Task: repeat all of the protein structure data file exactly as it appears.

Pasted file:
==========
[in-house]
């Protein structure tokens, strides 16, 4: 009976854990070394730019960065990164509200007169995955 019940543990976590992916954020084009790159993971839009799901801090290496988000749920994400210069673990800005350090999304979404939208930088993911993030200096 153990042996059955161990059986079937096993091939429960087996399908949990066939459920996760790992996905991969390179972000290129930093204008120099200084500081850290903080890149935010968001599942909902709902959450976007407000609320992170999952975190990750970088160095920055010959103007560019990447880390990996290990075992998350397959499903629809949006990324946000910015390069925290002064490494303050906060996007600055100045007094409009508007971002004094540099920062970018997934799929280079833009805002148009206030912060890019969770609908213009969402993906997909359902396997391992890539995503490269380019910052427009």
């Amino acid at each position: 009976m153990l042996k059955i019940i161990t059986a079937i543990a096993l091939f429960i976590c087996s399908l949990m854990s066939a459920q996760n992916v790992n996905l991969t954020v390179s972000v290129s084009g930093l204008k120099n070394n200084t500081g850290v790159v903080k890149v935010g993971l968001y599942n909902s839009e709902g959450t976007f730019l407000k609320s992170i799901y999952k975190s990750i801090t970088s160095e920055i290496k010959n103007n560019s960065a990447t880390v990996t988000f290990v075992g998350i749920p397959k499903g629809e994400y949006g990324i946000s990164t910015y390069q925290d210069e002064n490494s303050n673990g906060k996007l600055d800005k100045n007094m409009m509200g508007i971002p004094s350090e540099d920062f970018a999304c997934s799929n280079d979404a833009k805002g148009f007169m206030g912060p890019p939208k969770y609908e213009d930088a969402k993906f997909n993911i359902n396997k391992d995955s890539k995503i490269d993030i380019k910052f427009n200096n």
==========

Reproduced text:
[in-house]
């Protein structure tokens, strides 16, 4: 009976854990070394730019960065990164509200007169995955 019940543990976590992916954020084009790159993971839009799901801090290496988000749920994400210069673990800005350090999304979404939208930088993911993030200096 153990042996059955161990059986079937096993091939429960087996399908949990066939459920996760790992996905991969390179972000290129930093204008120099200084500081850290903080890149935010968001599942909902709902959450976007407000609320992170999952975190990750970088160095920055010959103007560019990447880390990996290990075992998350397959499903629809949006990324946000910015390069925290002064490494303050906060996007600055100045007094409009508007971002004094540099920062970018997934799929280079833009805002148009206030912060890019969770609908213009969402993906997909359902396997391992890539995503490269380019910052427009």
């Amino acid at each position: 009976m153990l042996k059955i019940i161990t059986a079937i543990a096993l091939f429960i976590c087996s399908l949990m854990s066939a459920q996760n992916v790992n996905l991969t954020v390179s972000v290129s084009g930093l204008k120099n070394n200084t500081g850290v790159v903080k890149v935010g993971l968001y599942n909902s839009e709902g959450t976007f730019l407000k609320s992170i799901y999952k975190s990750i801090t970088s160095e920055i290496k010959n103007n560019s960065a990447t880390v990996t988000f290990v075992g998350i749920p397959k499903g629809e994400y949006g990324i946000s990164t910015y390069q925290d210069e002064n490494s303050n673990g906060k996007l600055d800005k100045n007094m409009m509200g508007i971002p004094s350090e540099d920062f970018a999304c997934s799929n280079d979404a833009k805002g148009f007169m206030g912060p890019p939208k969770y609908e213009d930088a969402k993906f997909n993911i359902n396997k391992d995955s890539k995503i490269d993030i380019k910052f427009n200096n």